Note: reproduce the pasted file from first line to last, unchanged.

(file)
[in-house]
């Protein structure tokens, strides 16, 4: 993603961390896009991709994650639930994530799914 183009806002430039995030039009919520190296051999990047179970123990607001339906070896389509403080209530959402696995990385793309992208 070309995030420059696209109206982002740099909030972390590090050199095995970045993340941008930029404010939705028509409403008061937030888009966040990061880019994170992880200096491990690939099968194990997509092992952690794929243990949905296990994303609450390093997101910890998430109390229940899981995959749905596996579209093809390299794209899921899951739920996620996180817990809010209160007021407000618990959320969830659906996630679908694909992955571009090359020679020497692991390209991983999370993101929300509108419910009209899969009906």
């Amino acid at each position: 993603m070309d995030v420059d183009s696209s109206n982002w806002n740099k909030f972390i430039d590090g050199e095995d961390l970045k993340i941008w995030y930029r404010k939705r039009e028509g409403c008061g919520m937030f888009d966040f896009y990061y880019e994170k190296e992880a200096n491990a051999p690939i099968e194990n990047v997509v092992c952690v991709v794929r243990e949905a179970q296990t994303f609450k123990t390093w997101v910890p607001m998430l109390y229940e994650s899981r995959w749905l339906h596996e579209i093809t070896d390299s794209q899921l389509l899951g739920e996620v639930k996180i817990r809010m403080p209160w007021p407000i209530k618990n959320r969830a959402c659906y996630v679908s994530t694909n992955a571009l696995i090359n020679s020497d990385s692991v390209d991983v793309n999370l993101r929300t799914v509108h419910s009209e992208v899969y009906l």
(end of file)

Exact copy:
[in-house]
């Protein structure tokens, strides 16, 4: 993603961390896009991709994650639930994530799914 183009806002430039995030039009919520190296051999990047179970123990607001339906070896389509403080209530959402696995990385793309992208 070309995030420059696209109206982002740099909030972390590090050199095995970045993340941008930029404010939705028509409403008061937030888009966040990061880019994170992880200096491990690939099968194990997509092992952690794929243990949905296990994303609450390093997101910890998430109390229940899981995959749905596996579209093809390299794209899921899951739920996620996180817990809010209160007021407000618990959320969830659906996630679908694909992955571009090359020679020497692991390209991983999370993101929300509108419910009209899969009906």
């Amino acid at each position: 993603m070309d995030v420059d183009s696209s109206n982002w806002n740099k909030f972390i430039d590090g050199e095995d961390l970045k993340i941008w995030y930029r404010k939705r039009e028509g409403c008061g919520m937030f888009d966040f896009y990061y880019e994170k190296e992880a200096n491990a051999p690939i099968e194990n990047v997509v092992c952690v991709v794929r243990e949905a179970q296990t994303f609450k123990t390093w997101v910890p607001m998430l109390y229940e994650s899981r995959w749905l339906h596996e579209i093809t070896d390299s794209q899921l389509l899951g739920e996620v639930k996180i817990r809010m403080p209160w007021p407000i209530k618990n959320r969830a959402c659906y996630v679908s994530t694909n992955a571009l696995i090359n020679s020497d990385s692991v390209d991983v793309n999370l993101r929300t799914v509108h419910s009209e992208v899969y009906l």